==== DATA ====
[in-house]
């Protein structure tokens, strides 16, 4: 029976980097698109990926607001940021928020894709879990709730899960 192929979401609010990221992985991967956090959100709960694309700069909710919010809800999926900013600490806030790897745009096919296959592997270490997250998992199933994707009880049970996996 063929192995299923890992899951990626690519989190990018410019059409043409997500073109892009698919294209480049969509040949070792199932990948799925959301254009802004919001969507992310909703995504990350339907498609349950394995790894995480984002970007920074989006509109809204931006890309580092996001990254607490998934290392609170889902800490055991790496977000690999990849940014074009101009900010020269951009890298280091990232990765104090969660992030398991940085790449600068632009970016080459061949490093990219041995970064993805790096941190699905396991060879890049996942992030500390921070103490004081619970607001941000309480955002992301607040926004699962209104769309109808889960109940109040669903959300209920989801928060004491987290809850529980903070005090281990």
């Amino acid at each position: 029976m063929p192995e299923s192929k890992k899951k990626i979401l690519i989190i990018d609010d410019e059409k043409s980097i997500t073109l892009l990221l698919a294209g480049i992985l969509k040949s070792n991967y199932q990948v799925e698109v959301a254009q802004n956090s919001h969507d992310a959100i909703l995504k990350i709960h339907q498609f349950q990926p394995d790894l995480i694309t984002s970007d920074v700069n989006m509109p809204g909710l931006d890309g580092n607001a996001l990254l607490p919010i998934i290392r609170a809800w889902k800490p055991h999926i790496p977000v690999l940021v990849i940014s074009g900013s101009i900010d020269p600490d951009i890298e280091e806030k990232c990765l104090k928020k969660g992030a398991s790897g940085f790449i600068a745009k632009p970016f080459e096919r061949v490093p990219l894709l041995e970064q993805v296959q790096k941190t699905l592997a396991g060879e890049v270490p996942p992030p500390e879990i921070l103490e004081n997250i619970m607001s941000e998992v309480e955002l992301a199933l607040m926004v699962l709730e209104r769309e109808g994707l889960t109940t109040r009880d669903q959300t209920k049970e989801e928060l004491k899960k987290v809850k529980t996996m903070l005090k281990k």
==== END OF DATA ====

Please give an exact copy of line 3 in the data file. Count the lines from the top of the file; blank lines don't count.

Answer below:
């Amino acid at each position: 029976m063929p192995e299923s192929k890992k899951k990626i979401l690519i989190i990018d609010d410019e059409k043409s980097i997500t073109l892009l990221l698919a294209g480049i992985l969509k040949s070792n991967y199932q990948v799925e698109v959301a254009q802004n956090s919001h969507d992310a959100i909703l995504k990350i709960h339907q498609f349950q990926p394995d790894l995480i694309t984002s970007d920074v700069n989006m509109p809204g909710l931006d890309g580092n607001a996001l990254l607490p919010i998934i290392r609170a809800w889902k800490p055991h999926i790496p977000v690999l940021v990849i940014s074009g900013s101009i900010d020269p600490d951009i890298e280091e806030k990232c990765l104090k928020k969660g992030a398991s790897g940085f790449i600068a745009k632009p970016f080459e096919r061949v490093p990219l894709l041995e970064q993805v296959q790096k941190t699905l592997a396991g060879e890049v270490p996942p992030p500390e879990i921070l103490e004081n997250i619970m607001s941000e998992v309480e955002l992301a199933l607040m926004v699962l709730e209104r769309e109808g994707l889960t109940t109040r009880d669903q959300t209920k049970e989801e928060l004491k899960k987290v809850k529980t996996m903070l005090k281990k």